This is an IgE immune response that causes immediate and obvious allergic reactions like anaphylaxis, trouble breathing, rashes, etc. It can occur in response to glutenin, gliadin, or other components of wheat. [5]

2. Celiac Disease

Celiac disease is an example of a delayed hypersensitive response to gliadin in wheat. It can be IgA, IgG, or T-cell mediated, take several days to develop, and involves tissue transglutaminase. This type of reaction causes damage to the intestines in people that are genetically susceptible. Tissue transglutaminase is an enzyme found in many cells in the body. It is released into the bloodstream when intestinal damage occurs. That's why transglutaminase antibodies are one thing used to diagnose Celiac disease via a blood test.

Celiac disease affects about one in every 100 people worldwide. [6]  In fact, the incidence of Celiac disease is increasing at a rate of about 7.5% per year! [7] A gluten-free diet is the only treatment option for this condition.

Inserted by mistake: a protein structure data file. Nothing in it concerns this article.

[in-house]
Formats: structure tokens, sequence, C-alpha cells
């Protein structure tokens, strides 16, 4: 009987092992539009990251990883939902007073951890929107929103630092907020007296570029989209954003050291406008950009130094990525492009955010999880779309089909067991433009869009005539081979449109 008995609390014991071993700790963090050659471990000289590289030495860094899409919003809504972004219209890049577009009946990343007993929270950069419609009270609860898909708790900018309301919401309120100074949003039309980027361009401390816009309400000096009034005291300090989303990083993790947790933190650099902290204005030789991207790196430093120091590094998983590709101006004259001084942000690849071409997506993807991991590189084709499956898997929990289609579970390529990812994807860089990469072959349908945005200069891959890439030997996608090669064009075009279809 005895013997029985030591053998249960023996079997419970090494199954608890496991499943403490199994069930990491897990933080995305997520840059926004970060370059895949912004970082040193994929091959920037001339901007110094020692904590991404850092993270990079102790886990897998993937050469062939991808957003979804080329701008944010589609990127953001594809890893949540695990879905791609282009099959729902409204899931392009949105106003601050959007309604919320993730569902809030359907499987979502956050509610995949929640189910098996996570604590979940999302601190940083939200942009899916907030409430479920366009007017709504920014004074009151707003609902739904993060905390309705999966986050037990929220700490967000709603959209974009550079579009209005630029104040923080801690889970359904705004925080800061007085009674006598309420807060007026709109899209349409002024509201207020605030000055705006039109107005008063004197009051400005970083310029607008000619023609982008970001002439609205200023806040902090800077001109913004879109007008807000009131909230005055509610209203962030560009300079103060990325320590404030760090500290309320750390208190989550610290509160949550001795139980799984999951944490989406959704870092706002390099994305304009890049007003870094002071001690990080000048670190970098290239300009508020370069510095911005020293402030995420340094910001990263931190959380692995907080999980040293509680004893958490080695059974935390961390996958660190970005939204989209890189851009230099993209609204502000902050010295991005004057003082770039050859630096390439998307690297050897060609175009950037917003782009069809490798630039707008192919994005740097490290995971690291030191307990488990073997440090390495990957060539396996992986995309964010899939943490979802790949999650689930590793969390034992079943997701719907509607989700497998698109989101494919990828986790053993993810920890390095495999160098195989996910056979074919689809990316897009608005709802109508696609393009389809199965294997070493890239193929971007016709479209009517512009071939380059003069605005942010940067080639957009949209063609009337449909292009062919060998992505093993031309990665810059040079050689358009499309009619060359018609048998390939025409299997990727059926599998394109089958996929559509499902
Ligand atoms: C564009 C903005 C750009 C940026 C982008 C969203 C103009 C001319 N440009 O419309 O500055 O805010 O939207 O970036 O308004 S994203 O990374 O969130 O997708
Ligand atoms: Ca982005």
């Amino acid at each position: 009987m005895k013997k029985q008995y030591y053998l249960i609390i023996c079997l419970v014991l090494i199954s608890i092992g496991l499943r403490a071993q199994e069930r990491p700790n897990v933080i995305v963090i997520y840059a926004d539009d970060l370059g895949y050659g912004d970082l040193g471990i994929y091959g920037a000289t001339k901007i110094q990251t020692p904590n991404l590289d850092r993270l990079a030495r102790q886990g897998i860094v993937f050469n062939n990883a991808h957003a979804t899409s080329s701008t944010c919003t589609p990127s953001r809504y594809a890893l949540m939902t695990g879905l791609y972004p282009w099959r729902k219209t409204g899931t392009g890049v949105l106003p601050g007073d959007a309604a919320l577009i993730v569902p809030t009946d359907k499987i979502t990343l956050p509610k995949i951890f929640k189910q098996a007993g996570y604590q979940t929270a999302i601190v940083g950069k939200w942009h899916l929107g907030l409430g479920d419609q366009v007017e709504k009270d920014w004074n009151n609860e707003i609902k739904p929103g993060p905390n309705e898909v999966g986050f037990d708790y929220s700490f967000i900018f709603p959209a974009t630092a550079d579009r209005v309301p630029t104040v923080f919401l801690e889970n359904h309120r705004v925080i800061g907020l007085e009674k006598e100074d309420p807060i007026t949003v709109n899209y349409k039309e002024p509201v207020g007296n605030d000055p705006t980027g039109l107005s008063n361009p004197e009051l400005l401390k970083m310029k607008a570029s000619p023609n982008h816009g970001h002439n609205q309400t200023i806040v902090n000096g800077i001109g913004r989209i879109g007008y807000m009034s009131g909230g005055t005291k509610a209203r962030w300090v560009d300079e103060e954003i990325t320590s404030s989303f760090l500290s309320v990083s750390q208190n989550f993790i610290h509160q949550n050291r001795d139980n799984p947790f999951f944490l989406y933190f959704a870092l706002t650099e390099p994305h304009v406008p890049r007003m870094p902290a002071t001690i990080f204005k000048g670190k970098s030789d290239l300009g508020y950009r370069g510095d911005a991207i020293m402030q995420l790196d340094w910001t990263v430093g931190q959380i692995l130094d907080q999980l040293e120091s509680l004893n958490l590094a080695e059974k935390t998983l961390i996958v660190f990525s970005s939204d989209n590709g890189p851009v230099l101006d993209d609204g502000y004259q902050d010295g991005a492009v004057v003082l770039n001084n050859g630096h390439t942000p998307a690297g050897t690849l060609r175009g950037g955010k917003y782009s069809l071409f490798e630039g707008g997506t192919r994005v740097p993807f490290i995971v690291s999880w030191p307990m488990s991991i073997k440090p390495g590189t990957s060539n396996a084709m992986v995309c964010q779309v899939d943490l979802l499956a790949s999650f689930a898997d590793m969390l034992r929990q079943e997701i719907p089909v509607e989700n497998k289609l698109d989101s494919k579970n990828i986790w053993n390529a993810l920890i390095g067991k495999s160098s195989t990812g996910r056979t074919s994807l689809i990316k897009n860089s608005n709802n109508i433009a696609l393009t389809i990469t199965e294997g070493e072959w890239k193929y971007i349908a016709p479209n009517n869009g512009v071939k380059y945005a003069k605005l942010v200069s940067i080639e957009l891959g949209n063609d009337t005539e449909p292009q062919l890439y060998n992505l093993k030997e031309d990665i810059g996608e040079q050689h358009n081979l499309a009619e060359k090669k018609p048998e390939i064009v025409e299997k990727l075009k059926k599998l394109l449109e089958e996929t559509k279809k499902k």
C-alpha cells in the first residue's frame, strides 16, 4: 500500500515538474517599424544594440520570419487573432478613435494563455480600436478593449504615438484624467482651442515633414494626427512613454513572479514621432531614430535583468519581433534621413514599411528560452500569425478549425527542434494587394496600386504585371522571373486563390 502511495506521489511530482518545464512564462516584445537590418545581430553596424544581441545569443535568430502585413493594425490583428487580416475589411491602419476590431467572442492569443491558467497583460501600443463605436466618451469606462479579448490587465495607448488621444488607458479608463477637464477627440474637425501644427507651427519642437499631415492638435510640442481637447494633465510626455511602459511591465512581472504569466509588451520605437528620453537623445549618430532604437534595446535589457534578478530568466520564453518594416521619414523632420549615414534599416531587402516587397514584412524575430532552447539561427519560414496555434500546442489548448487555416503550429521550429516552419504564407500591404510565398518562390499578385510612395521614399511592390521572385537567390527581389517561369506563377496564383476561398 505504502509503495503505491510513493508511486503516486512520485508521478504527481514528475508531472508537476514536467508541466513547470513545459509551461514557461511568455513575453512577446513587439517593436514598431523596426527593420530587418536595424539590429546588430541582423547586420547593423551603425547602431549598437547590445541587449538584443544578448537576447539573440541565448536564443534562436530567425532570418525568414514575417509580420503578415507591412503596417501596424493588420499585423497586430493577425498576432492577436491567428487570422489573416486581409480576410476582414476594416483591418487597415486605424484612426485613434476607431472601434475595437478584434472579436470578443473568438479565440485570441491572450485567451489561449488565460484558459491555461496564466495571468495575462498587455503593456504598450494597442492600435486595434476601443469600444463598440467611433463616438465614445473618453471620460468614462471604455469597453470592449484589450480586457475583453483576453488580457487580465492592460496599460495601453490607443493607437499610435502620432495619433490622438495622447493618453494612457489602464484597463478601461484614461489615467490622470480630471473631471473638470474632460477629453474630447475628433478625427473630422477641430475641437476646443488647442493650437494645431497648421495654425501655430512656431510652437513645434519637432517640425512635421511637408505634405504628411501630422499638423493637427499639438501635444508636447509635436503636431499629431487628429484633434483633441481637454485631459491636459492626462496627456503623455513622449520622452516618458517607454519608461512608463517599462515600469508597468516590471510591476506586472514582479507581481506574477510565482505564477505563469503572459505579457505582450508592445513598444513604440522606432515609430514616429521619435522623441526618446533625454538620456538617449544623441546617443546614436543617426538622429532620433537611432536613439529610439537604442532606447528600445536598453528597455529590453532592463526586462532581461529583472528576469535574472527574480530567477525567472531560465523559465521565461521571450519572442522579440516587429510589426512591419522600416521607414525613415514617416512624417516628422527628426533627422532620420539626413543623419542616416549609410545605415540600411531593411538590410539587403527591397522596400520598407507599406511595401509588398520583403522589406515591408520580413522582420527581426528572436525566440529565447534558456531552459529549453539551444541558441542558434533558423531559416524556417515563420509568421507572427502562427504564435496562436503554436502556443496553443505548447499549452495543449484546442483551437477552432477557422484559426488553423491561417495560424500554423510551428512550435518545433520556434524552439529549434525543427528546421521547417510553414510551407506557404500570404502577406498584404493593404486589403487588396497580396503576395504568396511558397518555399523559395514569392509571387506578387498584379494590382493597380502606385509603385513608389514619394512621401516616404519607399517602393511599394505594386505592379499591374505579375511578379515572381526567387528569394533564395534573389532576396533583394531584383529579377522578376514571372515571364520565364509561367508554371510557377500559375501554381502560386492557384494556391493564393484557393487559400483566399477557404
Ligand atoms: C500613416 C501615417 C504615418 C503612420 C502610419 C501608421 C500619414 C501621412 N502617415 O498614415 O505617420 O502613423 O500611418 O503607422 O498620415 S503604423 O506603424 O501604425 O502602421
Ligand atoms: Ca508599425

When a person with celiac disease consumes even trace amounts of gluten, their immune system attacks the lining of the small intestines often leading to issues like bloating, diarrhea, nutritional deficiencies, etc. Some people with Celiac disease have zero symptoms, yet the damage is still occurring.

3. Gluten Intolerance, Gluten Sensitivity, Non-Celiac Gluten Sensitivity (NCGS)

These three terms are often used interchangeably and basically mean the same thing. They also result from a delayed hypersensitive reaction to gluten as mentioned above, but they can happen in someone without celiac disease. This can be caused by loss of immune tolerance to gluten or leaky gut. [8] In the case of a leaky gut, food particles get into the bloodstream causing an IgG or IgA systemic response. [9]

Gluten intolerance is a sensitivity vs. Celiac disease which is an autoimmune disorder. A person with gluten intolerance, also known as non-celiac gluten sensitivity, can exhibit symptoms that are similar to celiac disease. While both disorders cause the body to react adversely to gluten, the two types of responses are not the same in terms of duration or consequences. [10]